Is Mel Gibson up to his old anti-Semitic tricks?
If multimedia entrepreneur Glenn Beck is accurately recalling a recent conversation he says he had with the perpetually embattled Gibson, it could not come at a worse moment for the 60-year-old movie star and Oscar-winning director, who is busy promoting his World War II epic, Hacksaw Ridge, and hardly needs a public revival of his distasteful past.
On his radio show last Friday, and in a news story posted on GlennBeck.com, Beck claimed The Passion of the Christ director was still blaming Jews for his troubles during a 90-minute heart-to-heart, after Beck attended a late August screening of Gibson’s widely praised new movie, which reportedly received a 10-minute standing ovation this week at the Venice Film Festival.
According to Beck, Gibson claimed to him that “Jewish people” had stolen a copy of his Jesus movie more than a dozen years ago and used it to attack him and make his life hell before the film’s release.
Gibson’s 2004 film about the sufferings of Jesus at the crucifixion earned a $612 million worldwide box office but was bitterly criticized by Jewish and other religious scholars for alleged anti-Semitic stereotypes.
In newspaper columns and even on the street and in restaurants, they abused him and accused him of anti-Semitism.
“I expected Hollywood to not like it, but I lost my friends,” Gibson said, according to Beck. “People wouldn’t even speak to me because I made this movie… All of a sudden I’m a pariah.”
Recalling Gibson’s comments, Beck continued: “And then some Jewish people—I guess some rabbis or something, I didn’t get into it—somebody stole a copy of the movie before it was shown to anybody… And then they did a deal in The New York Times with all these rabbis trashing him as an anti-Semite. And he said, ‘I couldn’t believe it… Nobody was really upset that these guys stole the movie…’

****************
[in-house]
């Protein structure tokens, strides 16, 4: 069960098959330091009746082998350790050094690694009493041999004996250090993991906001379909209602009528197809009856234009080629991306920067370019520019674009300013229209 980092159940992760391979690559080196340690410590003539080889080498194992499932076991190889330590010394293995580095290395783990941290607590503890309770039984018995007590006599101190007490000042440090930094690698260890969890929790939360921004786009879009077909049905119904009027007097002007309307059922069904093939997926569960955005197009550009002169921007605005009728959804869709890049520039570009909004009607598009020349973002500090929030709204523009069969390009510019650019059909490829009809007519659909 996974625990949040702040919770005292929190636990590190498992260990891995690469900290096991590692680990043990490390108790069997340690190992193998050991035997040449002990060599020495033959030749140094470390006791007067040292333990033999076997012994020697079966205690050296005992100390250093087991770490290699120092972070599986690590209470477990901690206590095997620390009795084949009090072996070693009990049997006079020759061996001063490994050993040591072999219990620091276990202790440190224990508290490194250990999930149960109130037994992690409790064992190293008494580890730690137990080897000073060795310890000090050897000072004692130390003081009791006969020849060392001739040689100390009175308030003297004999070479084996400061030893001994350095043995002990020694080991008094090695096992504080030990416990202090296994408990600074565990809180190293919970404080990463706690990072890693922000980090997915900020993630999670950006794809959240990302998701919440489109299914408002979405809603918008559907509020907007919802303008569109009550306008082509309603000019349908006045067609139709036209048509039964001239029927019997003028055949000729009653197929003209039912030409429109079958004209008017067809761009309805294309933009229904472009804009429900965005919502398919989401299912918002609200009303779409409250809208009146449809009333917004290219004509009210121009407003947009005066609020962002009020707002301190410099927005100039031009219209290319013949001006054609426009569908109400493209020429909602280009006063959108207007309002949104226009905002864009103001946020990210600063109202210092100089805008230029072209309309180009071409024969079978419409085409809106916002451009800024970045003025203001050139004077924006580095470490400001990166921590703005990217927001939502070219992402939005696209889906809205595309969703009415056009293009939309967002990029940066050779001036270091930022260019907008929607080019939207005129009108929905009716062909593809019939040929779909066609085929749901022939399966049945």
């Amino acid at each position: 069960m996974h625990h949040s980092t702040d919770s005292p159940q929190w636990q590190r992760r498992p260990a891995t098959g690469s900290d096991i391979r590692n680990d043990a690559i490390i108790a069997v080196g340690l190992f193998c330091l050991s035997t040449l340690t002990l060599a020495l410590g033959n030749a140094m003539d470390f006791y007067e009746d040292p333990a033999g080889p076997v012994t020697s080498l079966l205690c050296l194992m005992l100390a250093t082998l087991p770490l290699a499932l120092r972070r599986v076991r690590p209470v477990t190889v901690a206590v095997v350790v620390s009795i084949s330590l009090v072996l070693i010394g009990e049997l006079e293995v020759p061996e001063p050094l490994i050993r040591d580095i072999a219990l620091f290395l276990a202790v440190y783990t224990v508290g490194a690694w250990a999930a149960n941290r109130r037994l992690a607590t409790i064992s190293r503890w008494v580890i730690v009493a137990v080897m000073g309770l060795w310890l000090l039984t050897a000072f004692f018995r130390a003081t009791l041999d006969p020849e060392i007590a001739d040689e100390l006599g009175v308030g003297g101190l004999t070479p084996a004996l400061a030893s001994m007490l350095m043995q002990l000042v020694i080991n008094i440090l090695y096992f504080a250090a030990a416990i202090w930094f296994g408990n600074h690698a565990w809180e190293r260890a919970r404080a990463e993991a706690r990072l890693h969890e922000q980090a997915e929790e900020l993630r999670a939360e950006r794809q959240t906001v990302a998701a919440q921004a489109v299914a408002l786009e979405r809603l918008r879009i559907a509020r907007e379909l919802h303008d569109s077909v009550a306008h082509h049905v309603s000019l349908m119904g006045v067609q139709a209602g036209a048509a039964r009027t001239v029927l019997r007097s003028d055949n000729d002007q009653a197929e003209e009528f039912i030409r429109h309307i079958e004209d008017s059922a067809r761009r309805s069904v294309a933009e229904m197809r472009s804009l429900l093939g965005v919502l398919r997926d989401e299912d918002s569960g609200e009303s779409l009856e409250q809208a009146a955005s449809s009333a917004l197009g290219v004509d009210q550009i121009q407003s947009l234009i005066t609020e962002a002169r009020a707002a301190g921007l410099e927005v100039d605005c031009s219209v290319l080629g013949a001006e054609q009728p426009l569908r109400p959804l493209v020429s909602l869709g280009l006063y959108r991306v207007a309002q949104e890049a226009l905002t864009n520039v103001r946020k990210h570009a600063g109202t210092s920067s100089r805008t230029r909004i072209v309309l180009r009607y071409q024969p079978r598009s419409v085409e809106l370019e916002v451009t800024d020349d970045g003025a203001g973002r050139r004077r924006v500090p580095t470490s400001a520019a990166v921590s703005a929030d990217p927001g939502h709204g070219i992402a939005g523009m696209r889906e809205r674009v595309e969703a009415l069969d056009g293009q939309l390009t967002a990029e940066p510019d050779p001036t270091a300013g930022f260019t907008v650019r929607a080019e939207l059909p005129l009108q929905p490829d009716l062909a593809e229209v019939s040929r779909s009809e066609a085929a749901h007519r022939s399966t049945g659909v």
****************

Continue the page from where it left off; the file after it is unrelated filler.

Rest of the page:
“And he said, ‘Glenn, they were stopping me on the streets and spitting on me—people from all walks of life stopping and they would spit on me on the streets.’ He said, ‘I would be out some place nice, dressed up, and they would just tear me apart and [say] that I’m an anti-Semite.’”
Reached by The Daily Beast, Gibson’s publicist said he is unaware of such a conversation between the controversial radio host and the tarnished actor. Beck’s spokesman, likewise, could shed no light on the alleged encounter.
If accurate, however, Beck’s recounting of Gibson’s remarks was extremely off message for a damaged celebrity who has spent much of the last decade trying to repair his reputation by meeting with Jewish religious leaders and befriending a Jewish journalist, Allison Hope Weiner, who ardently defended him in print after he’d invested in an internet company for which she hosted online television shows—a fact she failed to disclose in her essay titled “A Journalist’s Plea On 10th Anniversary Of ‘The Passion Of The Christ’: Hollywood, Take Mel Gibson Off Your Blacklist.” Weiner and her editor denied there had been a conflict of interest.
Strangely, the GlennBeck.com story about Beck’s chat with Gibson and a 6-minute video snippet of Beck’s narrative were removed from Beck’s website Friday evening, a few hours after they were initially posted.
“Editor’s note: This post has been removed because it inadvertently revealed details of an off the record conversation. We regret the error,” said a notice on the page where the post had initially appeared—leading some to conclude that somebody from Team Gibson had complained about the potentially detrimental impact of Beck’s reminiscence about his chat with Gibson.
The Daily Beast, however, was able to retrieve the original post using Google Cache.
Weiner, in her 2014 essay, wrote that Gibson was being unfairly ostracized, and recounted how he charmed the socks off her skeptical relatives at her son’s bar mitzvah celebration, and revealed that he even showed up for her family’s Yom Kippur break-fast dinner.